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TD Economics pegs the total average cost for a four-year undergraduate degree while living away from home at $84,000

TD Canada Trust infographic on financing post-secondary education available at:

TORONTO, Aug. 9, 2012 /CNW/ - With the total average cost of pursuing a four-year undergraduate degree while living away from home at $84,0001, the ability for parents to save enough to pay for their child's studies can be challenging. As a result, students are taking on more debt - averaging $27,7472 for a graduating university student - and parents are more likely to find themselves with their grown children back home due to financial reasons.

"Funding a four-year degree can be very difficult, especially for parents with more than one child," says Shahz Beig, Associate Vice President, Personal Lending, TD Canada Trust. "Even if parents can't afford to pay for all of their children's studies, they can still help them graduate with less debt by teaching them how to fund and manage their finances for post-secondary education."

For many parents, helping their children prepare academically for their school of choice is the main focus. But the finances catch up fast. Regardless of when their children are heading off to school, Beig says putting a financial plan in place is critical. He provides advice on how to responsibly fund post-secondary education and repay debt after graduation.

Paying for school

"Post-secondary education can be the first major expense that younger Canadians have, and the greatest next to buying a home or saving for retirement," says Beig. "That's why it's important for parents to talk to their kids well in advance of college or university about what they can realistically contribute, how much they expect their kids to contribute and what options are available if they haven't saved enough."

Beig shares three smart ways to help fund post-secondary education and avoid excessive student debt.

RESP: One of the best ways to save for post-secondary education is by taking advantage of a registered education savings plan or RESP. RESPs allow savings to grow tax-deferred, and earnings, when withdrawn for education purposes, are taxed at the student's tax rate. Government grants are also available to increase savings.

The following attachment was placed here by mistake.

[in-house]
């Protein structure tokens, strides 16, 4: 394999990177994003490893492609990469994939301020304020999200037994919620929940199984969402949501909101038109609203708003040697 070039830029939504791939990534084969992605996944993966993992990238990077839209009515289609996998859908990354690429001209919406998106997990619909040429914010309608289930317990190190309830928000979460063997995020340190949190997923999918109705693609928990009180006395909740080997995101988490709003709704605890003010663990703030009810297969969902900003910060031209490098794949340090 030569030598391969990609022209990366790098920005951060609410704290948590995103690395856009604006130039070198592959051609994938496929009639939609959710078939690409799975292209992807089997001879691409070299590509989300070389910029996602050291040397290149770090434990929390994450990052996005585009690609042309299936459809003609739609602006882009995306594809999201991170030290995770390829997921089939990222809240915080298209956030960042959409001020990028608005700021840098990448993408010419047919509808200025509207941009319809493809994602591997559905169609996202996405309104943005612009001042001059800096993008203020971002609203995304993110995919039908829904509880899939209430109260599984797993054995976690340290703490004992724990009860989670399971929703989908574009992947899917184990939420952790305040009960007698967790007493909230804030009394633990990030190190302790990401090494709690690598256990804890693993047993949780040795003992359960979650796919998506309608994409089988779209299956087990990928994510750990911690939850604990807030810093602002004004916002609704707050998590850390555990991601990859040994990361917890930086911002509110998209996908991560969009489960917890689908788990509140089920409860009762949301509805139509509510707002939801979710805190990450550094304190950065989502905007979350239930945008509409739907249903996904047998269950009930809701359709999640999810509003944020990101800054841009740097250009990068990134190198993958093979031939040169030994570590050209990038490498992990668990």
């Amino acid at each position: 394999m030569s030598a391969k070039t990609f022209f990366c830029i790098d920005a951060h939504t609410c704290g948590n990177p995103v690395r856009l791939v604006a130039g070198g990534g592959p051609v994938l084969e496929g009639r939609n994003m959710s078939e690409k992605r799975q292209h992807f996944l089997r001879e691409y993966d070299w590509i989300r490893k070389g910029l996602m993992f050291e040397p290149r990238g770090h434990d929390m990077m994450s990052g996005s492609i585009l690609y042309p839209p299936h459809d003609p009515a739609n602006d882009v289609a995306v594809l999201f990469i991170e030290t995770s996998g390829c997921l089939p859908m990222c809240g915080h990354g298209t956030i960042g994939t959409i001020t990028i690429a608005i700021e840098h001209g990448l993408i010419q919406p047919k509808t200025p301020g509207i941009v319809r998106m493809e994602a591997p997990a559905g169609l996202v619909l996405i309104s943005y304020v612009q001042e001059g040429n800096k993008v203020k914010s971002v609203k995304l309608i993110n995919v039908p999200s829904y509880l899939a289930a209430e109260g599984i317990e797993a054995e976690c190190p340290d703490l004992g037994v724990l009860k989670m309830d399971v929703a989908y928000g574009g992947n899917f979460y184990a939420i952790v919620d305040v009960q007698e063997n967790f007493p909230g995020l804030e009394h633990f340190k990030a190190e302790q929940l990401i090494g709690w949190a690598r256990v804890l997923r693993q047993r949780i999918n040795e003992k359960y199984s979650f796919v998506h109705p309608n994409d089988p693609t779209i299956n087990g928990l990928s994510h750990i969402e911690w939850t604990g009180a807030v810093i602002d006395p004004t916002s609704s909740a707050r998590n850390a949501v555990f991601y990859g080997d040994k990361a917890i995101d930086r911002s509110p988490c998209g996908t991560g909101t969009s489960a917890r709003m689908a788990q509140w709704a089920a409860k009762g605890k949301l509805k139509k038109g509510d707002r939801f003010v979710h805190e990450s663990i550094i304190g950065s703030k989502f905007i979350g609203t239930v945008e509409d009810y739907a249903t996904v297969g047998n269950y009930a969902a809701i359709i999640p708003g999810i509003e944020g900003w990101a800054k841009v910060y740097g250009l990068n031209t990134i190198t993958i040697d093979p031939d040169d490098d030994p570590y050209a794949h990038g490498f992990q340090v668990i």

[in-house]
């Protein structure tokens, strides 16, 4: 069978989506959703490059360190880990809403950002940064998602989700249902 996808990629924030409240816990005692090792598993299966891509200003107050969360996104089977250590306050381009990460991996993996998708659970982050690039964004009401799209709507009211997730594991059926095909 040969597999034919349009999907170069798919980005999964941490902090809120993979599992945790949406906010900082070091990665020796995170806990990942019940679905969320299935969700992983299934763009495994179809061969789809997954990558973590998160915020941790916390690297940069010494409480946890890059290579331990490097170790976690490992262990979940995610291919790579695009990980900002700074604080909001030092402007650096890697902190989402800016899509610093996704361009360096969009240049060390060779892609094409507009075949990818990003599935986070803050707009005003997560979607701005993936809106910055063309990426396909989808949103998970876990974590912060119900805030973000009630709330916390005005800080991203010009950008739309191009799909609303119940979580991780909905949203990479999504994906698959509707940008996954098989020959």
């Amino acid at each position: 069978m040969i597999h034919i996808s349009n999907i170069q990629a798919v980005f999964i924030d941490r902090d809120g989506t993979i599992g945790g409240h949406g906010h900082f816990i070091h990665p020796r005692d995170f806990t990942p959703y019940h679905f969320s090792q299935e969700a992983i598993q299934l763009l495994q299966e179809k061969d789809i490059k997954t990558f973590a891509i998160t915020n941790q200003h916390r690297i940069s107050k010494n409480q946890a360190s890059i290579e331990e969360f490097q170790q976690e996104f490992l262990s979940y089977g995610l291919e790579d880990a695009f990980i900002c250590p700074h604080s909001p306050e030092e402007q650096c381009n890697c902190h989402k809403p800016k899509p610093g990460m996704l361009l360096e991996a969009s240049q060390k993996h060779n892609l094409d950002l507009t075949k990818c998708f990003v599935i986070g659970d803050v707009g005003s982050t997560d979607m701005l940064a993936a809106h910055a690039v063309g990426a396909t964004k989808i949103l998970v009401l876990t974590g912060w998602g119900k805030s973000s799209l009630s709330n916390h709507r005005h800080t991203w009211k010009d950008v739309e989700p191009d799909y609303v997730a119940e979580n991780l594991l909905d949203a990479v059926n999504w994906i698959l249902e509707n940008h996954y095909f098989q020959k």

Scholarships, Bursaries and Grants: Once you know how much you will be able to save and how much you need, the first place to look for additional funding is through scholarships, bursaries and grants. Research what's available well in advance.

Summer/Part-Time Job: Encouraging your child to get a summer or part-time job can help build additional funds for post-secondary education, while helping students gain valuable skills and experience.

For those still facing a financial gap between what they have saved and the costs of post-secondary education, a student line of credit can help ensure students have access to money to cover tuition, books or living expenses, adds Beig.

"While graduating with debt may be unavoidable for many students, some options are better than others when it comes to financing post-secondary education," says Beig. "A student line of credit provides a more cost-effective option than a loan or credit card as it offers a lower interest rate and more flexible repayment terms. The key is to use it responsibly to avoid drawing down funds for expenses that aren't really necessary."

Setting your kids free from debt

"A good financial plan should not only include helping your child save and pay for post-secondary education, but should also focus on managing debt after graduation," says Beig. To help pay off student debt and get back on track financially, Beig provides these tips for graduating students:

  • Meet with a financial advisor to create a plan to manage your student debt, regardless of your income.
  • Protect your credit rating by always making debt payments by the due date and paying at least the minimum amount. Use a pre-authorized payment plan to ensure payments are never missed.
  • Pay down your debts as fast as you can. Focus on higher interest debt first, like credit cards.

Click here to view an infographic on financing post-secondary education. More information can also be found at:

About TD Canada Trust

TD Canada Trust offers personal and business banking to more than 11.5 million customers. We provide a wide range of products and services from chequing and savings accounts, to credit cards, mortgages and business banking, to credit protection and travel medical insurance, as well as advice on managing everyday finances. TD Canada Trust makes banking comfortable with award-winning service and convenience through 24/7 mobile, internet, telephone and ATM banking, as well as in over 1,100 branches, with convenient hours to serve customers better. For more information, please visit: TD Canada Trust is the Canadian retail bank of TD Bank Group, the sixth largest bank in North America.


1 TD Economics,
2 Canadian University Survey Consortium Graduating Student Survey 2009

SOURCE: TD Canada Trust

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